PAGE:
REGINA - Convicted killer Colin Thatcher says a Saskatchewan law that could stop him from collecting profits from his book is "an over-reaction, tantamount to smashing an ant with a sledgehammer."

The provincial government is trying to seize the money under the law that was quickly passed earlier this year to stop criminals from benefiting financially if they sell their stories.

Thatcher, who represented himself during a brief appearance Thursday before a judge in Regina, intends to argue that the law is unconstitutional.

"My Lord, obviously, you can appreciate this is very uncharted territory for me," Thatcher told Court of Queen's Bench Justice Ted Zarzeczny.

"I have come to the conclusion that the question of whether my book falls within the act is going to raise some constitutional questions. I don't care to make them anymore complicated than necessary, but I think in my arguments I must use some references to the charter," he said.

"My arguments will be quite simple and quite basic."

The matter was adjourned for a hearing Dec. 3 to give both sides time to prepare. Notice must also be given to the federal government under the Constitutional Questions Act.

Thatcher refused to comment on his way in or out of the courthouse.

But in documents filed with the court he wrote: "This matter only exists because I wrote a book the government does not like.

"In response, the government seeks to punish me with retroactive legislation that financially penalizes me for writing something of which they disapprove."

Thatcher said that government officials were aware of his intention to publish the book for more than two years, but did nothing to intervene until last spring.

Saskatchewan Justice Minister Don Morgan introduced the Profits of Criminal Notoriety Act in May when the pending book prompted public discussion and debate about whether the province needed to act.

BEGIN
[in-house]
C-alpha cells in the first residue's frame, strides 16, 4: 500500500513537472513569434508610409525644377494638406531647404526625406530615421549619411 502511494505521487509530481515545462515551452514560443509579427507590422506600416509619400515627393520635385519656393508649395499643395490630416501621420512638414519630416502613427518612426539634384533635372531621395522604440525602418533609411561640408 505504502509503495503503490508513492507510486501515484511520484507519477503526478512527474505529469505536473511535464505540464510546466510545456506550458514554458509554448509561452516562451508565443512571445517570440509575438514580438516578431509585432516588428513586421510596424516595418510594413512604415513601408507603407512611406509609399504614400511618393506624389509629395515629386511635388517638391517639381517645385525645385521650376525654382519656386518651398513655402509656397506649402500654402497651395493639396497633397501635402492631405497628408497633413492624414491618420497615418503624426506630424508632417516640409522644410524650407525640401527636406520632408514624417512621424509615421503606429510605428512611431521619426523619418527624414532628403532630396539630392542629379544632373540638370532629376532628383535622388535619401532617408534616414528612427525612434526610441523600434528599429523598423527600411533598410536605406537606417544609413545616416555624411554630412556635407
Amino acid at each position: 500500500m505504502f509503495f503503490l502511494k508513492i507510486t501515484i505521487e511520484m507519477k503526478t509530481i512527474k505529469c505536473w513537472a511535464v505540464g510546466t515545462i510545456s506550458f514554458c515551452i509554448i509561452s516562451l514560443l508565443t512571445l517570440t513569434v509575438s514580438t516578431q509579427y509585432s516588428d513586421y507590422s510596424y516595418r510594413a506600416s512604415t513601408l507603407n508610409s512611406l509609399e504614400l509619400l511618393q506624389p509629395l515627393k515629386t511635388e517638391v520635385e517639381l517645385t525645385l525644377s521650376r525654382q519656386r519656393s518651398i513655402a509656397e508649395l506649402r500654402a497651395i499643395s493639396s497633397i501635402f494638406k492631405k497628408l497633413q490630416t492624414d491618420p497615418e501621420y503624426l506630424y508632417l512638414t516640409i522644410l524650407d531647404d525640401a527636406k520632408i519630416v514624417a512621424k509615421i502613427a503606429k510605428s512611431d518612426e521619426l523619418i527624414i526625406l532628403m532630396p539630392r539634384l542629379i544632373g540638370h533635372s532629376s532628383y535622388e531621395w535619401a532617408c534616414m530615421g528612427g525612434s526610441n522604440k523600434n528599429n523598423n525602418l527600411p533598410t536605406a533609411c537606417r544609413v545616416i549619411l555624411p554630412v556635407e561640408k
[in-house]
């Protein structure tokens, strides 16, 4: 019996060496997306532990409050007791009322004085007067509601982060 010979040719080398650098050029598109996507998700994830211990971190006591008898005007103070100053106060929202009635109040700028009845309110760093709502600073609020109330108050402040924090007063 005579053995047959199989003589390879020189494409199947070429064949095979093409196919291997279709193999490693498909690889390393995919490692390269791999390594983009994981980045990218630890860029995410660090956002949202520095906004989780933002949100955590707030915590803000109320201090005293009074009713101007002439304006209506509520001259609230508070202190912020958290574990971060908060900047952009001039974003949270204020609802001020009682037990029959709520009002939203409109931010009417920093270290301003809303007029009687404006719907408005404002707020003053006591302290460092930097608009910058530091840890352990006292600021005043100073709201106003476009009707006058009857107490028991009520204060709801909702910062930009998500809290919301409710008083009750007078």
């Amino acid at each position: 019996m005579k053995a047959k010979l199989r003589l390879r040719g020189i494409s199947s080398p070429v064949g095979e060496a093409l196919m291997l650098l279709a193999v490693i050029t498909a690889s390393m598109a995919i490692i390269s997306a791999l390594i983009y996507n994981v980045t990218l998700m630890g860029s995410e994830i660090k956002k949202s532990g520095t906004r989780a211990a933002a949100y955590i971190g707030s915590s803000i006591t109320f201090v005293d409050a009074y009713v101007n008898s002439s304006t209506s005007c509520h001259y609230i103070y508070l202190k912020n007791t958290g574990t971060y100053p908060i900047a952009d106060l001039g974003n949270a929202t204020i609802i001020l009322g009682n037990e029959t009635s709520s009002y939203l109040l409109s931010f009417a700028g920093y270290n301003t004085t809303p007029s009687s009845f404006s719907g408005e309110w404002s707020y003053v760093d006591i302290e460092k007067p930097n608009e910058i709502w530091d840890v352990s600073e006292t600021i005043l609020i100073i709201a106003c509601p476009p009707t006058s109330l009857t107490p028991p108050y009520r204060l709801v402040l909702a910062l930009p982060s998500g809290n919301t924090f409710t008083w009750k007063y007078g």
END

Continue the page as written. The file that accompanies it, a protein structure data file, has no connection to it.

"When it suited their purpose, they stepped in with retroactive legislation, citing a public outcry after a bad day in question period and a newspaper editorial," wrote Thatcher.

"Free speech is too important to tinker with without abundant cause. I beg you to allow the marketplace to do the regulating."

The former Saskatchewan cabinet minister has repeatedly argued that the law doesn't apply to his book "Final Appeal: Anatomy of a Frame." Thatcher says the book is about his dealings with the justice system and does not recount the 1983 murder of his former wife, JoAnn Wilson.

Wilson was bludgeoned and shot in the garage of her Regina home, just steps away from the Saskatchewan legislature.

Thatcher spent 22 years behind bars. He was released on parole in 2006 and now lives on the family ranch near Moose Jaw, Sask.

Darryl Brown, the Crown lawyer for the Saskatchewan government, said Thursday it's an important case.

"It will test the boundaries of freedom of expression and things like that so I think it's significant," Brown said outside the courthouse.

Brown added he's confident the law is "constitutionally sound."

Four other provinces have similar legislation but this is the first time such a law has been challenged, he said.

"It will be precedent-setting. I can't say how far-reaching. There are other provinces with the same statute, so it will potentially have an impact on those."